Wednesday, July 20, 2011

Report from Rachael Watcher

July 17th 2011

This has been a long couple of weeks. I had told the United Religions Initiative that they were welcome to use the Adobe Connect program for their Global Council meeting as, is so common with many large organizations in this economy, there was not the funds to bring everyone together from all over the world.

Now this might have been all there was to it but Monday before the meeting on Thursday, they decided that they needed the support and equipment that I had to offer and asked that I be “available” during the week end and help to set up on Thursday. This meant that Monday and Tuesday were spent in setting up the equipment and checking it to be certain that everything was working. On Thursday I showed up at Vallombrosa in Menlo Park, CA to discover that they had already set up what they considered to be an adequate system using web cams and web mics and felt that the equipment I had brought was unnecessary.

Needless to say, aside from failing to understand the difference between HD chips and high resolution lenses on real cameras, they did not do adequate research into what the pipeline would carry. The result was a pretty radical failure but like most similar situations my associate, PK McCary and I learned some valuable lessons. As it turns out, everyone who had joined from a distance very much enjoyed the experience and are now pushing to continue the the use of the program. PK and I will have a larger part in the participation, organization, and production of these meetings to be certain that they are successful. This means about a year of information gathering about the people who will be involved and the systems that are available to them. Heavy sigh....all I really wanted was to help one meeting be more accessible to distance folks.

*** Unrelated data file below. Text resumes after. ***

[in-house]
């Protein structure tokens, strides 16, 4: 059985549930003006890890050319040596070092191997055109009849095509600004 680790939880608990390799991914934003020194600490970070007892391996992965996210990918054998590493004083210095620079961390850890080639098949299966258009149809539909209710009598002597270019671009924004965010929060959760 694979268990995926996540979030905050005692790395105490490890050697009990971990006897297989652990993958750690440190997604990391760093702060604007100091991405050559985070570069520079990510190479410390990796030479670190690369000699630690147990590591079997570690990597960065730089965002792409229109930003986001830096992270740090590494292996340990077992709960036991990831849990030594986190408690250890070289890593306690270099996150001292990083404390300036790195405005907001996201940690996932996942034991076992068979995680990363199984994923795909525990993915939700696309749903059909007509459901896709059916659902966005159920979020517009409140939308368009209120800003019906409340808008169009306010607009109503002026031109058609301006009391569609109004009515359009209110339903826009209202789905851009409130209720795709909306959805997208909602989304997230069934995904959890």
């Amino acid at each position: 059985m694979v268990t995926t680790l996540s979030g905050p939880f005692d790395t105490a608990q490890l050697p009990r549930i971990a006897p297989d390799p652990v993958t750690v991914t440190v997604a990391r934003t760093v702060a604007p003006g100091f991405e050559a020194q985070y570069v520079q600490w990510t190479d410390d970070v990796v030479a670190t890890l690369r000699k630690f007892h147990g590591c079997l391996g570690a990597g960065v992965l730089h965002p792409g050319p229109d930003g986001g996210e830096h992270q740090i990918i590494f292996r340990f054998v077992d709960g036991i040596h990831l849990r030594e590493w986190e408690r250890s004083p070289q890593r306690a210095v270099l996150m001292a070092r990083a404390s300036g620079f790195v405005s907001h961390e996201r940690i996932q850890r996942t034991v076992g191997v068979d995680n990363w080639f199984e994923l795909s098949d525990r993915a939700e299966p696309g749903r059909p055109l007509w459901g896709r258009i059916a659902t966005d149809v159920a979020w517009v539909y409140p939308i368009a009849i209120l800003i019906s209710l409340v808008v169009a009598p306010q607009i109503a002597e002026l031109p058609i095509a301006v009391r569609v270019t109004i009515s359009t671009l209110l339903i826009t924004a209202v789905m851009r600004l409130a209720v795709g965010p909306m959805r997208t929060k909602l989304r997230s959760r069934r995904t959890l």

Yoland asked that Don and I provide the opening ceremony, but at the last minute Don could not attend due to the fact that he simply had too many other commitments piling up so I did the opening alone, having the group preform a walking meditation to the spiral dance leaving mundane space and entering into sacred space for the duration of the meeting time. I then called down the ancestors to stand by us and guide us in right thinking, and the land wights to bless our presence, lit a candle and rang the bell three times. I got home at ten and had a late dinner with friends who had come down to visit, unaware that I would be out. Late night.